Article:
Taste Test-#10 Cans of Dehydrated FoodsOriginal post by 'Silversage', over at Plan For Pandemic ForumWho is buying dehydrated food?http://planforpandemic.com/viewtopic.php?t=10264&highlight=dehydrated
I posted this on another forum last spring. I'll update it with some new stuff after this weekend as I just recieved a case of dehydrated hashbrowns from Emergency Essentials!!
I opened a couple of #10 cans to see what exactly is inside!! Honeyville Grain #10 can Freeze dried raspberries (8 oz).
First, the can was only half full, but I did weigh them in and it was a little over 8 oz. of product. I think if they put in 16 oz or more it would crush the berries.
Most of the berries were full size, but a lot were crushed. That wouldn't hurt for baking or making smoothies. They seemed a bit tart for eating right out of the can. Rehydrated they're very fragile but not so mushy that you can't tell it's a raspberry!Honeyville Grain #10 can Freeze dried strawberry slices (8 oz).
This can was full but still only measured in at 8 oz. The strawberries looked good, hardly any were crushed. They're not bad to eat straight from the can, and they're GREAT on your morning cereal.
They are a little soft when rehydrated, which is to be expected. Would probably make a great strawberry shortcake and would work well for baking. I plan on using them for cereal and snacking.Mountain Brook Food #10 can diced green and white leeks (8 oz).
They were full to the tip top of the can. Had a great(stong) smell, just like green onions. These don't need to be rehydrated to use. I've been throwing them into everything that I would normally use onion for. Because the #10 can is so large I've vacumn packed some of these into smaller canning jars with oxygen absorbers to help them last longer. Honeyville Grain #10 can Powdered Whole Eggs (36 oz).
I've had these opened since July '06. I rotate between using fresh eggs and powdered eggs in baking and cooking. None of my family has noticed any difference. Pancakes made with the powdered eggs stick a little on my non-stick griddle but I just spray a little pam on it. I've used them in fried rice, banana bread and white bread, pancakes and regular cakes, cookies and brownies without noticing any difference.Mountain Brook Food #2.5 can Applesauce powder (11.5 oz).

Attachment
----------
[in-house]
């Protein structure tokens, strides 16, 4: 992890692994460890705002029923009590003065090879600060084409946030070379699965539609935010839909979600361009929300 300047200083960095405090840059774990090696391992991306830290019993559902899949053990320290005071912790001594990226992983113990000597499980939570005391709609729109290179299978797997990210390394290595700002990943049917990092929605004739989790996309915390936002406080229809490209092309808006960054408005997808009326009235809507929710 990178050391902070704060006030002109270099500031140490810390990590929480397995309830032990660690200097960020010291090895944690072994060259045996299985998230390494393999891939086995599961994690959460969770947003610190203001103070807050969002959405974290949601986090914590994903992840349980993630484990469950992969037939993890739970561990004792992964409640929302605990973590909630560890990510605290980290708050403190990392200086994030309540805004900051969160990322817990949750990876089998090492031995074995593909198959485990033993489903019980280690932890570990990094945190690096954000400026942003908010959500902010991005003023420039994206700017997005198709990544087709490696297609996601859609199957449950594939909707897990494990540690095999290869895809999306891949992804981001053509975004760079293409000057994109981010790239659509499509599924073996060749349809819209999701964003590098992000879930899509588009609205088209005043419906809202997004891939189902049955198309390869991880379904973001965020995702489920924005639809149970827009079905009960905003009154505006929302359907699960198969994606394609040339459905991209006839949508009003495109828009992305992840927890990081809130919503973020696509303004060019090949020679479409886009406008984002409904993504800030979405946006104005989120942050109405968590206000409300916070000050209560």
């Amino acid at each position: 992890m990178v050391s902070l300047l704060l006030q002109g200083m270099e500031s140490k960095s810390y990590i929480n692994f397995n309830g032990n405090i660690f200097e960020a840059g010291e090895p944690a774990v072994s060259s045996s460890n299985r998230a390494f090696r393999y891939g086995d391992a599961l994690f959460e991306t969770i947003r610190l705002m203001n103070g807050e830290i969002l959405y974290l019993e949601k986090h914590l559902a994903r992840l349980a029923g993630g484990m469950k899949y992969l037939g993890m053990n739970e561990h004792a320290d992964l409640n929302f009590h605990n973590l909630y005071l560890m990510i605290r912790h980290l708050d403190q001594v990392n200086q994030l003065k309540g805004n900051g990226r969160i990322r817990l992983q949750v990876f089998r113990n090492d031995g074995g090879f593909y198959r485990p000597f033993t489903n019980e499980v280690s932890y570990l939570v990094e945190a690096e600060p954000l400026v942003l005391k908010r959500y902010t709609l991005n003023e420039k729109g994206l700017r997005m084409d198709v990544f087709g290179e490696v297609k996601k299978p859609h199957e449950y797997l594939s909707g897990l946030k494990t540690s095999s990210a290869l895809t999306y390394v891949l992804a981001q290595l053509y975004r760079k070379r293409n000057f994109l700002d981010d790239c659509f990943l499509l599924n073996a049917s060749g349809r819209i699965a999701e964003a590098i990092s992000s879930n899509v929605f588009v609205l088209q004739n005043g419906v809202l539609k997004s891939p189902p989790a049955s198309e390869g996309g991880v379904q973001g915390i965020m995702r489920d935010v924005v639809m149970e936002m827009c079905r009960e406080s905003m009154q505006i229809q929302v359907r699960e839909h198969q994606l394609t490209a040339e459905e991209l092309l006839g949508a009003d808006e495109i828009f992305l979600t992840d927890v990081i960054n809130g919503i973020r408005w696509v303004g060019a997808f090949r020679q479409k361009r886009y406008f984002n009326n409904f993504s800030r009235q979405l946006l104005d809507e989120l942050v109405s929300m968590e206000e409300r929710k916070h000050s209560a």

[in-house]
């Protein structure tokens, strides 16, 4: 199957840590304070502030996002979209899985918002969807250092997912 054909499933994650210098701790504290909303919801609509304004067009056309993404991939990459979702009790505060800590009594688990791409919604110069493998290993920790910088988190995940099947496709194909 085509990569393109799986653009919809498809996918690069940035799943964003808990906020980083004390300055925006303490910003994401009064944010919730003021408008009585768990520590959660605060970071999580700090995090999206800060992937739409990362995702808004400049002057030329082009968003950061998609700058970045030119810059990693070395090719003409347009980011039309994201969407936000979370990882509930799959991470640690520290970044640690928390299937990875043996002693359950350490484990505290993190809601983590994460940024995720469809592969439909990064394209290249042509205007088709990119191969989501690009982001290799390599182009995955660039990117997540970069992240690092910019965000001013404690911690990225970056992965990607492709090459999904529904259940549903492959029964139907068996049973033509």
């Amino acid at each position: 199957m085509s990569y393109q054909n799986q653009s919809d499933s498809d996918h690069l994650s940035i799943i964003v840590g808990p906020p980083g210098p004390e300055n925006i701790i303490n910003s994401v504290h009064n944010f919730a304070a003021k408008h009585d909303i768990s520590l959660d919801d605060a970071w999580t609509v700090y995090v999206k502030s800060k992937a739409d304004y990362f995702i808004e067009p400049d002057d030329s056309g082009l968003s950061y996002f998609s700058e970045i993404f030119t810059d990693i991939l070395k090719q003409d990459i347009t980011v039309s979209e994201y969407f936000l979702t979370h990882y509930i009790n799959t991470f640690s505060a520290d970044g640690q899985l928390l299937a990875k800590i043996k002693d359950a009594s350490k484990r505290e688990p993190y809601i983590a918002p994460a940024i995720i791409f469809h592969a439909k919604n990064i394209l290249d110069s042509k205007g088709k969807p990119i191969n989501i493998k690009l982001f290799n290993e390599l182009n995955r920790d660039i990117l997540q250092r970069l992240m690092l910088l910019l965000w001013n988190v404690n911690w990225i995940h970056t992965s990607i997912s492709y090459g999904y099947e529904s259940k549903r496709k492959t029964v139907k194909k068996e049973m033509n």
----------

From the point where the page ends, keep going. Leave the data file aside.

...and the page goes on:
The can holds 4 cups of product that should make 20 cups of sauce. The only ingredient is dried apples, and it’s more granular than powder. Mine was a little clumpy, but smoothed out when I stirred it up a bit. The ratio is 5 cups water to 1 cup product but I thought that was a little runny so I put in more powder. The directions suggest letting stand for 10 minutes after you mix it up and overnight if possible so I mixed mine last night and left it in the frig.
It’s pretty good. Taste more like homemade applesauce than store bought. Store bought is very smooth and this you can feel little (tiny) pieces of apple. Also says it would be great for pies, maybe use a pie iron over the campfire would be a good idea, although I would probably add a little sugar and cinnamon! Mountain Brook Foods #2.5 can Onion Dices (8 oz).
Rehydration instructions are to add water at a 4 to 1 ratio. The only ingredient is dried onion. This is the first can I've emptied. I will never buy a fresh onion if I can help it! It comes diced or sliced and I usually don't rehydrate them, just toss them in what ever I'm making. Makes life so easy the uses are endless!Mountain Brook Foods #2.5 can Dried Banana Slices (8 oz).
These are ready to eat right out of the can. Ingredients are bananas, sugar, and vegetable oil. Serving suggestions are to eat as a snack or add to a trail mix.
My thought was to use these rehydrated for baking BUT you can't rehydrate them because of the way they are dried. They don't absorb water and get really gross (slimy but hard) if you try. So we'll eat them as is but I'm still looking for a solution to making banana bread/muffins during long term SIP.